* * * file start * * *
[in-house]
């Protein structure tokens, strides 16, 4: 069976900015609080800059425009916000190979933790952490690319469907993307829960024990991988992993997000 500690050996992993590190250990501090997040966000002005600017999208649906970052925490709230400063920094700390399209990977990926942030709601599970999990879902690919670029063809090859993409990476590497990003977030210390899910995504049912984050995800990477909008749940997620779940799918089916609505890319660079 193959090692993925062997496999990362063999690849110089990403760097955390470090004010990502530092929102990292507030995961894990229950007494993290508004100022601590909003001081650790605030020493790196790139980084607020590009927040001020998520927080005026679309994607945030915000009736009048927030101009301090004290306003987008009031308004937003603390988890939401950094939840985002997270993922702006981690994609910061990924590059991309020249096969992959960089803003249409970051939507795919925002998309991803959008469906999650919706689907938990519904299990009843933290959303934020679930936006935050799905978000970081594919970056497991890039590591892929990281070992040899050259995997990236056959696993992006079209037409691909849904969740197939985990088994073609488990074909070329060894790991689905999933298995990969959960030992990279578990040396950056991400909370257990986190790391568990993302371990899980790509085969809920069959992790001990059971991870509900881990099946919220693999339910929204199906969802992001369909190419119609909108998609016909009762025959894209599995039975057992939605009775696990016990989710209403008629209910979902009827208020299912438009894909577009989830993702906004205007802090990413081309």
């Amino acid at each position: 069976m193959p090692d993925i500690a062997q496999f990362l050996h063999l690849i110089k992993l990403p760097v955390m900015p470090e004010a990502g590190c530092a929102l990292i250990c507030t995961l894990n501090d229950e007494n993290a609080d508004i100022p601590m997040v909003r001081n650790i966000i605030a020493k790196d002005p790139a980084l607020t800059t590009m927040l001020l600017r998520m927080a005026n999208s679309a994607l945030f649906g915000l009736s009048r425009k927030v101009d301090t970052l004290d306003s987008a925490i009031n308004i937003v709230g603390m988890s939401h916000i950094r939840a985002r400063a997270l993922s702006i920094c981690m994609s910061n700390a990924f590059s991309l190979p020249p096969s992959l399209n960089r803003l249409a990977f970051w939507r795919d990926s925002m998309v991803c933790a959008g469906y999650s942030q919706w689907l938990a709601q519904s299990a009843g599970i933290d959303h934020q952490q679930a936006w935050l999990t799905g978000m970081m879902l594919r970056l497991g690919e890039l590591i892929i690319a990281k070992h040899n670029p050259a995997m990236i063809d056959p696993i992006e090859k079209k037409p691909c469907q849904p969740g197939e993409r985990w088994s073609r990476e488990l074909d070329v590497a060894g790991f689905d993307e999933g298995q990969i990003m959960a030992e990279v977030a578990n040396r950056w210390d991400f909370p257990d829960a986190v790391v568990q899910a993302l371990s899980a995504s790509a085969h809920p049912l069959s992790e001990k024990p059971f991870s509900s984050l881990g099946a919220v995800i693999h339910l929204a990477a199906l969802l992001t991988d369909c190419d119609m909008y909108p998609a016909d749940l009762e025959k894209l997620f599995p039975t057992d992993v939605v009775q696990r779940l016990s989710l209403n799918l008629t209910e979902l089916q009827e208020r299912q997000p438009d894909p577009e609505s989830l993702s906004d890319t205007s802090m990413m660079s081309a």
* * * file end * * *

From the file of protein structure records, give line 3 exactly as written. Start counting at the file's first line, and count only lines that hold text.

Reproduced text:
């Amino acid at each position: 069976m193959p090692d993925i500690a062997q496999f990362l050996h063999l690849i110089k992993l990403p760097v955390m900015p470090e004010a990502g590190c530092a929102l990292i250990c507030t995961l894990n501090d229950e007494n993290a609080d508004i100022p601590m997040v909003r001081n650790i966000i605030a020493k790196d002005p790139a980084l607020t800059t590009m927040l001020l600017r998520m927080a005026n999208s679309a994607l945030f649906g915000l009736s009048r425009k927030v101009d301090t970052l004290d306003s987008a925490i009031n308004i937003v709230g603390m988890s939401h916000i950094r939840a985002r400063a997270l993922s702006i920094c981690m994609s910061n700390a990924f590059s991309l190979p020249p096969s992959l399209n960089r803003l249409a990977f970051w939507r795919d990926s925002m998309v991803c933790a959008g469906y999650s942030q919706w689907l938990a709601q519904s299990a009843g599970i933290d959303h934020q952490q679930a936006w935050l999990t799905g978000m970081m879902l594919r970056l497991g690919e890039l590591i892929i690319a990281k070992h040899n670029p050259a995997m990236i063809d056959p696993i992006e090859k079209k037409p691909c469907q849904p969740g197939e993409r985990w088994s073609r990476e488990l074909d070329v590497a060894g790991f689905d993307e999933g298995q990969i990003m959960a030992e990279v977030a578990n040396r950056w210390d991400f909370p257990d829960a986190v790391v568990q899910a993302l371990s899980a995504s790509a085969h809920p049912l069959s992790e001990k024990p059971f991870s509900s984050l881990g099946a919220v995800i693999h339910l929204a990477a199906l969802l992001t991988d369909c190419d119609m909008y909108p998609a016909d749940l009762e025959k894209l997620f599995p039975t057992d992993v939605v009775q696990r779940l016990s989710l209403n799918l008629t209910e979902l089916q009827e208020r299912q997000p438009d894909p577009e609505s989830l993702s906004d890319t205007s802090m990413m660079s081309a």